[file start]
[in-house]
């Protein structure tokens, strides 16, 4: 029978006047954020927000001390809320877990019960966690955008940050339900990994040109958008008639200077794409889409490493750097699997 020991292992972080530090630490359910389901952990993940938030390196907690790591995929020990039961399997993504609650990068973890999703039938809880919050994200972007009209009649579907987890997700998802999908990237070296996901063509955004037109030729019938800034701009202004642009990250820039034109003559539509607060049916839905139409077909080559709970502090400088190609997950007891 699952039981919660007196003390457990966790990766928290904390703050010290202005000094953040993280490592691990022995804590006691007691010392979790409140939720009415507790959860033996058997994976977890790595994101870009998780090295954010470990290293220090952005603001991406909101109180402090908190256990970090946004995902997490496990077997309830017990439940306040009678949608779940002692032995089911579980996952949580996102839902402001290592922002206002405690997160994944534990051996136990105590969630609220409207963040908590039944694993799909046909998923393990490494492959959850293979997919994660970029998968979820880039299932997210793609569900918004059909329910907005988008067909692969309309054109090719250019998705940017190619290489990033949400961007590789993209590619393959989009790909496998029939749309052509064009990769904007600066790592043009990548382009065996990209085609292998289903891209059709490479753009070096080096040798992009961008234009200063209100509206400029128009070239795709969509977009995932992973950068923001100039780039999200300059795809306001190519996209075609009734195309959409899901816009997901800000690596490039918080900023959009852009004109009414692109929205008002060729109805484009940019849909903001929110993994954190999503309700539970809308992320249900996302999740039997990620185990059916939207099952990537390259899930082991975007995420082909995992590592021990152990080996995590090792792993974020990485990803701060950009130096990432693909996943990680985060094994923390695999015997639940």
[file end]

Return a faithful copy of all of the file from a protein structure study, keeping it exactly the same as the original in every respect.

[in-house]
């Protein structure tokens, strides 16, 4: 029978006047954020927000001390809320877990019960966690955008940050339900990994040109958008008639200077794409889409490493750097699997 020991292992972080530090630490359910389901952990993940938030390196907690790591995929020990039961399997993504609650990068973890999703039938809880919050994200972007009209009649579907987890997700998802999908990237070296996901063509955004037109030729019938800034701009202004642009990250820039034109003559539509607060049916839905139409077909080559709970502090400088190609997950007891 699952039981919660007196003390457990966790990766928290904390703050010290202005000094953040993280490592691990022995804590006691007691010392979790409140939720009415507790959860033996058997994976977890790595994101870009998780090295954010470990290293220090952005603001991406909101109180402090908190256990970090946004995902997490496990077997309830017990439940306040009678949608779940002692032995089911579980996952949580996102839902402001290592922002206002405690997160994944534990051996136990105590969630609220409207963040908590039944694993799909046909998923393990490494492959959850293979997919994660970029998968979820880039299932997210793609569900918004059909329910907005988008067909692969309309054109090719250019998705940017190619290489990033949400961007590789993209590619393959989009790909496998029939749309052509064009990769904007600066790592043009990548382009065996990209085609292998289903891209059709490479753009070096080096040798992009961008234009200063209100509206400029128009070239795709969509977009995932992973950068923001100039780039999200300059795809306001190519996209075609009734195309959409899901816009997901800000690596490039918080900023959009852009004109009414692109929205008002060729109805484009940019849909903001929110993994954190999503309700539970809308992320249900996302999740039997990620185990059916939207099952990537390259899930082991975007995420082909995992590592021990152990080996995590090792792993974020990485990803701060950009130096990432693909996943990680985060094994923390695999015997639940």